* The measurements for seals included the blubber; seal furs without the blubber should be less warm.
* Measurements were all on winter furs; summer/spring furs aren't as thick and should be less warm.
* There's a line of cotton as reference; a given thickness of cotton fluff is actually quite warm.  Probably we could find references to compare nettle, wool, and linen cloth.
* The units are different - cm in the original, inches in the one you found, and the units of insulation are different.  The one used in your graph is particularly useful - the "Clo".  That's the amount of clothing over the body needed to be comfortable at 21C/70F.  You can convert back and forth --- 2.387 Clo is one of the units in the original graph (note the tiny hard-to-see decimal points on the axis).  5 Clo is a full polar outfit.

koteko

« Reply #6 on: August 25, 2017, 09:16:09 AM »
Good spot! Amazing that people are just bouncing around the same figure without re-doing the experiment :P would be nice to check reproducibility..

koteko

« Reply #7 on: September 05, 2017, 10:26:31 PM »
I'm too lazy to do it through mod.. so I'm accumulating data slowly via hunting :P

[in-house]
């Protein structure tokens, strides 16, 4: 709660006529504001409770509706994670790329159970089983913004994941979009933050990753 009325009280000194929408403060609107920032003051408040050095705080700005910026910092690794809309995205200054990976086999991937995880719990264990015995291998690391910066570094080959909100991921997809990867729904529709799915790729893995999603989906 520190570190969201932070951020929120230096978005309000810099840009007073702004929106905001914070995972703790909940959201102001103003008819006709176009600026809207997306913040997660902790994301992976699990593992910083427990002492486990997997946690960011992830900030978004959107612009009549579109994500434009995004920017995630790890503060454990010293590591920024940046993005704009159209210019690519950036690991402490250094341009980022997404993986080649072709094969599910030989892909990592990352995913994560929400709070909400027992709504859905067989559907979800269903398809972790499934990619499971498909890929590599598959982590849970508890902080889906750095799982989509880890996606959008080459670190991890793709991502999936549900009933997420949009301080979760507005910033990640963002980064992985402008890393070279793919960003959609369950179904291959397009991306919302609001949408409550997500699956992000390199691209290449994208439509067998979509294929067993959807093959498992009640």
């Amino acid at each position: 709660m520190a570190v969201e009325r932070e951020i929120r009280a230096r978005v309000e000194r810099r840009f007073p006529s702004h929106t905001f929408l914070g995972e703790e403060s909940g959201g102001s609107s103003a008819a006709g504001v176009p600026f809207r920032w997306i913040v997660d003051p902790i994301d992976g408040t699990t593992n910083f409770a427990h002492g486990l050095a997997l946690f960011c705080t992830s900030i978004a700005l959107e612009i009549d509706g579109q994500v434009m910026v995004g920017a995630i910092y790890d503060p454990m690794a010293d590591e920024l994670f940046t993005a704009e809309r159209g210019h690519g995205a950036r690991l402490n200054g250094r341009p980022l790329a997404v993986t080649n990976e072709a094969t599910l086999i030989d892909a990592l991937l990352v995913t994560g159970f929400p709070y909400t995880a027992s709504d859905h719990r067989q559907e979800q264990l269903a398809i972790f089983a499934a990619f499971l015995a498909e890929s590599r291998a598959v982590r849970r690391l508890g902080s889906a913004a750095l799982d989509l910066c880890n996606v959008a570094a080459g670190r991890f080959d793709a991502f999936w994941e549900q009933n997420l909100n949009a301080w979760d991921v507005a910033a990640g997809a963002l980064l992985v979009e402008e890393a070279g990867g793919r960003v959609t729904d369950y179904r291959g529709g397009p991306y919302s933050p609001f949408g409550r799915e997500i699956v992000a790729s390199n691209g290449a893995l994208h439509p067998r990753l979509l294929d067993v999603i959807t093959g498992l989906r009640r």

These are the collected Warmth values (only furs of course, no leather):

Stag/Reindeer/Elk: 5
Bear/Sheep/Ram: 4
Wolf/Arctic Fox/Badger/Grey Seal/Glutton: 3

According to the figure above, Arctic fox should be a 5 (I wouldn't devalute the "deers", since real-world northern tribes, inuit included, use those in winter - so not sure what's going on with the plot), wolf should join bear/sheep (I don't know if finland sheeps are "dall sheeps", let's assume not).

The normal fox is fine as a 3 (I'm assuming is the same), but the arctic definitely not - especially considered how valuable it is, and how small it is. You'd need a load of foxes for that overcoat! :D I'd only make a-fox mittens and footwear probably, with a hood of wolf ;)

makute

« Reply #8 on: September 20, 2017, 09:37:07 PM »
I've been keeping this table for ages waiting for this very moment!



Jokes aside, this is from the ancient wiki and probably outdated, but you can get an idea easily.

koteko

« Reply #9 on: September 20, 2017, 10:24:37 PM »
I knew it well, but as you said, it's old and quite inaccurate :) You can already see elk/stag values to be wrong, for example.

In general it's much better to have values pulled out from the OBJ file instead of using the armour view, since if I remember correctly are not perfectly mapped to numbers (ie, two numbers may have the same colour).

makute

« Reply #10 on: September 22, 2017, 09:59:51 AM »
Are armor and clothes values on the wiki? I can only find those of weapons.

koteko

« Reply #11 on: September 22, 2017, 11:31:10 AM »
Are armor and clothes values on the wiki? I can only find those of weapons.

Yes: https://www.unrealworld.fi/wiki/index.php?title=Clothing

Not sure about how accurate they are. I have my own scripts to pull out information from the OBJ file.

makute

« Reply #12 on: September 23, 2017, 09:26:24 PM »
Doh! I had them in front of me :P

Thanks!

 

anything